Document Type

Article

Publication Date

7-6-2015

Abstract

Background

Although chemotherapy and radiation treatment have contributed to increased survivorship, treatment-induced brain injury has been a concern when examining long-term intellectual outcomes of survivors. Specifically, disruption of brain white matter integrity and its relationship to intellectual outcomes in adult survivors of childhood brain tumors needs to be better understood.

Methods

Fifty-four participants underwent diffusion tensor imaging in addition to structural MRI and an intelligence test (IQ). Voxel-wise group comparisons of fractional anisotropy calculated from DTI data were performed using Tract Based Spatial Statistics (TBSS) on 27 survivors (14 treated with radiation with and without chemotherapy and 13 treated without radiation treatment on average over 13 years since diagnosis) and 27 healthy comparison participants. Whole brain white matter fractional anisotropy (FA) differences were explored between each group. The relationships between IQ and FA in the regions where statistically lower FA values were found in survivors were examined, as well as the role of cumulative neurological factors.

Results

The group of survivors treated with radiation with and without chemotherapy had lower IQ relative to the group of survivors without radiation treatment and the healthy comparison group. TBSS identified white matter regions with significantly different mean fractional anisotropy between the three different groups. A lower level of white matter integrity was found in the radiation with or without chemotherapy treated group compared to the group without radiation treatment and also the healthy control group. The group without radiation treatment had a lower mean FA relative to healthy controls. The white matter disruption of the radiation with or without chemotherapy treated survivors was positively correlated with IQ and cumulative neurological factors.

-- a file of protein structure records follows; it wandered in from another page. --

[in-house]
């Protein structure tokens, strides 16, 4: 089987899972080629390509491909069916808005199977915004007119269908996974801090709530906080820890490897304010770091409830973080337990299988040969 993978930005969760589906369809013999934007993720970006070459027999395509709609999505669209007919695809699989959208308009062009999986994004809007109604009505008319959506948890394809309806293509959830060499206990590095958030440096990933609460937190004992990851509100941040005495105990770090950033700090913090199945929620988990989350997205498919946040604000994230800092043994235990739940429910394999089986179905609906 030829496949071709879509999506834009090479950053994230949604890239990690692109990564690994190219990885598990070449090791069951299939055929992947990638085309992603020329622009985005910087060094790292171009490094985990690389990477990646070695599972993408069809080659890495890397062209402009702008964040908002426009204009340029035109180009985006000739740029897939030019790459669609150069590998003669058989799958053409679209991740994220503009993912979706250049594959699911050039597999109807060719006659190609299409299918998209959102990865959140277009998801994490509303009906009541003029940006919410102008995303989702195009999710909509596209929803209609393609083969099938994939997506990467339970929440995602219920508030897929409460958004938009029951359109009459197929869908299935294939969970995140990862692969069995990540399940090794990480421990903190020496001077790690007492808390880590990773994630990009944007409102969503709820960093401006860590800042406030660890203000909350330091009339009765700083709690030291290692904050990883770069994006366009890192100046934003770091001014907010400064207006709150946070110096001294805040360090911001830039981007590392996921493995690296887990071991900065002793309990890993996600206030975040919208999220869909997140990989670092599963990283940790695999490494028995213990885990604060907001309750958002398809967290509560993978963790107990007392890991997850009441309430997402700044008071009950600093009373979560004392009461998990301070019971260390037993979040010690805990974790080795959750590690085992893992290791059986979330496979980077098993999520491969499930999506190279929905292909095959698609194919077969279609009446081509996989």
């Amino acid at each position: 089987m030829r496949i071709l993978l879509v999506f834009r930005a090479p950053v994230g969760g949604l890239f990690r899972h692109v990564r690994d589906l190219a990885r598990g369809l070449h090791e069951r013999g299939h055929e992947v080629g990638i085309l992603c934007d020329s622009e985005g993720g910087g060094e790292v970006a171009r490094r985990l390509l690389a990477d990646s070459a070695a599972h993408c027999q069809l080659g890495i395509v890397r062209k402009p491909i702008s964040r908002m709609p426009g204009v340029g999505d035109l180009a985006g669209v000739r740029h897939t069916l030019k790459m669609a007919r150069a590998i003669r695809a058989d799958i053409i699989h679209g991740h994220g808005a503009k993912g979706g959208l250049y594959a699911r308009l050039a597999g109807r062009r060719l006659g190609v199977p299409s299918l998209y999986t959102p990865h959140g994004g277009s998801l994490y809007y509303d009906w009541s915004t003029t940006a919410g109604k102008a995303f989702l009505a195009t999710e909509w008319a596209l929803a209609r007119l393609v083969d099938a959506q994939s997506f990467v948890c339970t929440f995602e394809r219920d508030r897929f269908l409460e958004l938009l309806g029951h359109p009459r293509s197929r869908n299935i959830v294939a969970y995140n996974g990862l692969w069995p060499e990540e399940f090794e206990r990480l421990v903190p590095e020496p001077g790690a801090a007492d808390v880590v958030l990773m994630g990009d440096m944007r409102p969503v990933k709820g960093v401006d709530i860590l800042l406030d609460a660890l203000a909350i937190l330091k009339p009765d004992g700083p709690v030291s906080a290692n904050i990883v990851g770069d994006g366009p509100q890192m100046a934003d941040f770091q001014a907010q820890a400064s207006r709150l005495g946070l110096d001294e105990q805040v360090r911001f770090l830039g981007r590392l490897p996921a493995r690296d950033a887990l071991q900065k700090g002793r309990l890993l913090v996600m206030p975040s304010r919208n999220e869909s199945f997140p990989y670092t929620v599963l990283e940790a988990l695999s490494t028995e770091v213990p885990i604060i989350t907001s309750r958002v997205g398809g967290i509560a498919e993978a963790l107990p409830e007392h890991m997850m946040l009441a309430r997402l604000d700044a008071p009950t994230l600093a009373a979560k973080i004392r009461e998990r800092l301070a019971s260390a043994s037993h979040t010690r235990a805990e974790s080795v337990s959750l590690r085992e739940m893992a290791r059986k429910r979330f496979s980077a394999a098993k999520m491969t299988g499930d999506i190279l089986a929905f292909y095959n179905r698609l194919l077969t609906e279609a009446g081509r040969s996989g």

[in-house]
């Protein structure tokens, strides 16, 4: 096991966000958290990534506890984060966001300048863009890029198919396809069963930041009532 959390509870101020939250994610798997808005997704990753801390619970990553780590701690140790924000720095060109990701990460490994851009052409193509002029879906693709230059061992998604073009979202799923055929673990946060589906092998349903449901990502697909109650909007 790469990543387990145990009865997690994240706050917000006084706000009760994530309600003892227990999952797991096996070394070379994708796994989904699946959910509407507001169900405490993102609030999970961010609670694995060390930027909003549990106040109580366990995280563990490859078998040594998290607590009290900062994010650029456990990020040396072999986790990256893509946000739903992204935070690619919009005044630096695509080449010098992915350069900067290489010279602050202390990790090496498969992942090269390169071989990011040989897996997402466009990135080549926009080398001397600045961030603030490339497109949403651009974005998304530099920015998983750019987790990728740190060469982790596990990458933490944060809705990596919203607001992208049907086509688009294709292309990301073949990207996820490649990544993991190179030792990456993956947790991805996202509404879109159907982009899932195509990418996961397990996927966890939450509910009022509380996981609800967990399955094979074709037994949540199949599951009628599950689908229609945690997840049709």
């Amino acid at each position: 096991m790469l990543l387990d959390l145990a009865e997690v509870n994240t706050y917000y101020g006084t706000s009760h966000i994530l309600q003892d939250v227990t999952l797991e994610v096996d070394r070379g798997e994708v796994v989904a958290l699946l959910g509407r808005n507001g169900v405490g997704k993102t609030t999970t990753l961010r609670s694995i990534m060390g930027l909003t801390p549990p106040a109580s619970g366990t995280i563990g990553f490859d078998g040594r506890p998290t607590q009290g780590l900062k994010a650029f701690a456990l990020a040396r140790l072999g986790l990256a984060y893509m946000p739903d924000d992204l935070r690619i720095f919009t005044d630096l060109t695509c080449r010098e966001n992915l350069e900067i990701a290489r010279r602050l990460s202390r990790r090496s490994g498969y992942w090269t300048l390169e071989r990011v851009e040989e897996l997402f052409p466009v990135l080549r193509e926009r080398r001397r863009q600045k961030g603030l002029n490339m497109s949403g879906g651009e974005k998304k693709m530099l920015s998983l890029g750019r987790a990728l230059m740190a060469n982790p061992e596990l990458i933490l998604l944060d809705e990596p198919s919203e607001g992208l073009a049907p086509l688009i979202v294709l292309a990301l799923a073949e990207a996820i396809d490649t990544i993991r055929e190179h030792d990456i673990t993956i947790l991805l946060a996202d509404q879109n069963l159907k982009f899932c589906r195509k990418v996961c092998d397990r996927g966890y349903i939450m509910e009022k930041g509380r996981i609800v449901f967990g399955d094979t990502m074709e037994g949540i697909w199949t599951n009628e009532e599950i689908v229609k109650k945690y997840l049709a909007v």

Conclusions

Lower long-term intellectual outcomes of childhood brain tumor survivors are associated with lower white matter integrity. Radiation and adjunct chemotherapy treatment may play a role in greater white matter disruption. The relationships between white matter integrity and IQ, as well as cumulative neurological risk factors exist in young adult survivors of childhood brain tumors.

Comments

Originally published in:

King TZ, Wang L, Mao H (2015) Disruption of White Matter Integrity in Adult Survivors of Childhood Brain Tumors: Correlates with Long-Term Intellectual Outcomes. PLoS ONE 10(7): e0131744. doi:10.1371/journal.pone.0131744

Creative Commons License

Creative Commons Attribution 4.0 License
This work is licensed under a Creative Commons Attribution 4.0 License.

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